The Best of Bioethics: The Prophetic and the Priestly
Childress, James F.
Hastings Center Report. 1990 Nov/Dec; 20(6): 18-19.
The very richness of bioethics as a committedly interdisciplinary domain of inquiry raises a special problem: too many books, papers, and conferences; too little time to read, contemplate, and appreciate their contributions. Thus we asked scholars in contributing fields -- religious studies [Childress], philosophy [Dan Brock], the life sciences [Mark Lappe], medicine [Lawrence J. Schneiderman], law [Jane Greenlaw], and literary studies [Charles Radey] -- to share their thoughts on issues that have recently come to the fore, and to direct us to some of the literature we ought not to have missed.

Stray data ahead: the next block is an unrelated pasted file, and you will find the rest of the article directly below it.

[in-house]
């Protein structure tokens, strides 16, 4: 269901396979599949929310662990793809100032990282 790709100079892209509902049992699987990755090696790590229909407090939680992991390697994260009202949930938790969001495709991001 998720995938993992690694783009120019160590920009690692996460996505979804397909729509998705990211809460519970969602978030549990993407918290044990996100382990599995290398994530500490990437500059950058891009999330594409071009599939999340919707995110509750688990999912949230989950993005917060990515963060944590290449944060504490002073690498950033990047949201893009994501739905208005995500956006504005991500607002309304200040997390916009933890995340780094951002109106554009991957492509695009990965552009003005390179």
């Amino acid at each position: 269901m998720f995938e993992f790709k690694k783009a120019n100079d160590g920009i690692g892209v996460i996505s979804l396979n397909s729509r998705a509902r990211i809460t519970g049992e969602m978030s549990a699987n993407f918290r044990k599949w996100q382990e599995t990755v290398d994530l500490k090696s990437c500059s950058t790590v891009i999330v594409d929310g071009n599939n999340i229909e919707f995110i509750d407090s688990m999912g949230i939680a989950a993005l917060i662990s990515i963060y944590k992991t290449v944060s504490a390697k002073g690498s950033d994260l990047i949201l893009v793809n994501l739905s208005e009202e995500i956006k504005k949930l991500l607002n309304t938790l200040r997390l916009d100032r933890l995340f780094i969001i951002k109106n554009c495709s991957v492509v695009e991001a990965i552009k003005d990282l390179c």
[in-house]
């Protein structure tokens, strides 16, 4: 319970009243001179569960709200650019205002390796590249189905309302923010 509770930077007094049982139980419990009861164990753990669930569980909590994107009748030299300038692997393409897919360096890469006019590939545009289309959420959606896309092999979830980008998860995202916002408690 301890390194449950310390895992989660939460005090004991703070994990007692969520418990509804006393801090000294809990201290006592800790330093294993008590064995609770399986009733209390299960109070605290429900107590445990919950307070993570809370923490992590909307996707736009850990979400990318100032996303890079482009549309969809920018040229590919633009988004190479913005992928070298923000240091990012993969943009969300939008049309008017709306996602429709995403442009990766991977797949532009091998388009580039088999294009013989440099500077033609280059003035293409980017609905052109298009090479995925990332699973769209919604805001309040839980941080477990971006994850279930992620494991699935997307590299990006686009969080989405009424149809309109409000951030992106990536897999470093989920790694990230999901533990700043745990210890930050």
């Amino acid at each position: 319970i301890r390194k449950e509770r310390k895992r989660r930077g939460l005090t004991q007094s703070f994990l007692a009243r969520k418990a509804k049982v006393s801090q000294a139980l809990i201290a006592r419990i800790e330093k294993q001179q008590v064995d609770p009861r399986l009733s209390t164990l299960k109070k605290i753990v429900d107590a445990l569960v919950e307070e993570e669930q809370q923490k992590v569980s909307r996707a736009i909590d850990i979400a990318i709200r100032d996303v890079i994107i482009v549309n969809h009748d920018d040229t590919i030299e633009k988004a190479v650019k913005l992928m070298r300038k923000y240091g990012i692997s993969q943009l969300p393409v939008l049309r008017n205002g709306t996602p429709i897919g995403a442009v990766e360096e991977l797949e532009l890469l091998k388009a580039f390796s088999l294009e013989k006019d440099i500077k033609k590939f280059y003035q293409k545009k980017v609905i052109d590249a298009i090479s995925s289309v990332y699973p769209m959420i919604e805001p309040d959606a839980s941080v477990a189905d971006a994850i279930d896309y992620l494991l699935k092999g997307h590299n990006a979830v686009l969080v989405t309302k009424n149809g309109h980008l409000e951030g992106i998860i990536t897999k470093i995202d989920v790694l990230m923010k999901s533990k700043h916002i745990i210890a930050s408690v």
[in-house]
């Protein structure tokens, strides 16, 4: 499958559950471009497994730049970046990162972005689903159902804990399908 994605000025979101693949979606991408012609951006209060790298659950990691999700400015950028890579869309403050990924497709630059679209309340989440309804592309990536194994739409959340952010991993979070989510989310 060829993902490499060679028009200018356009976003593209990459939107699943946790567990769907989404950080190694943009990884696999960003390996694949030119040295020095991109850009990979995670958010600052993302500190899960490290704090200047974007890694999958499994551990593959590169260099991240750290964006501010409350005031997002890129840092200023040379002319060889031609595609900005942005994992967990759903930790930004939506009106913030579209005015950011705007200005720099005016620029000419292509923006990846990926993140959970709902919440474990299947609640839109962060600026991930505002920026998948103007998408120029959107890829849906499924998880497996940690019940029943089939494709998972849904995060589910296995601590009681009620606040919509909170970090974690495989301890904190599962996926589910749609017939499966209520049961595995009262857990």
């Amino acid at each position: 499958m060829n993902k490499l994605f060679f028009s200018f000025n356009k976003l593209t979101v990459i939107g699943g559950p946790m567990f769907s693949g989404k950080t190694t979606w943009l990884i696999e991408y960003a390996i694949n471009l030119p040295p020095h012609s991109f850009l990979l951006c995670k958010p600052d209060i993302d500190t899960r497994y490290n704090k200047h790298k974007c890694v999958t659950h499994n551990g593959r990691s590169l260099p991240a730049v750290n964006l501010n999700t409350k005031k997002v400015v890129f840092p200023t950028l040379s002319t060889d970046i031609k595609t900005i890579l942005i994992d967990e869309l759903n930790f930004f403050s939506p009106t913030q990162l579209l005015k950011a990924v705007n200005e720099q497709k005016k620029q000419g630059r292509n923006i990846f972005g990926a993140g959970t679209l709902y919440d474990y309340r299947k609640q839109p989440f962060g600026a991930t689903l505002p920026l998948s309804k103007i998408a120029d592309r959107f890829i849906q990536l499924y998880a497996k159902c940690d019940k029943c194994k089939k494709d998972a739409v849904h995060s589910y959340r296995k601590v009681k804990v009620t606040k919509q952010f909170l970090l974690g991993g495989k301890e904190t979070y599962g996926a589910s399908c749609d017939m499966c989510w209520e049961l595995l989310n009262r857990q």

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Childress, James F. (1990)Childress defends the principle of respect for personal autonomy as one among several important moral principles in biomedical ethics. His main argument focuses on the autonomy principle as "an important moral limit and ...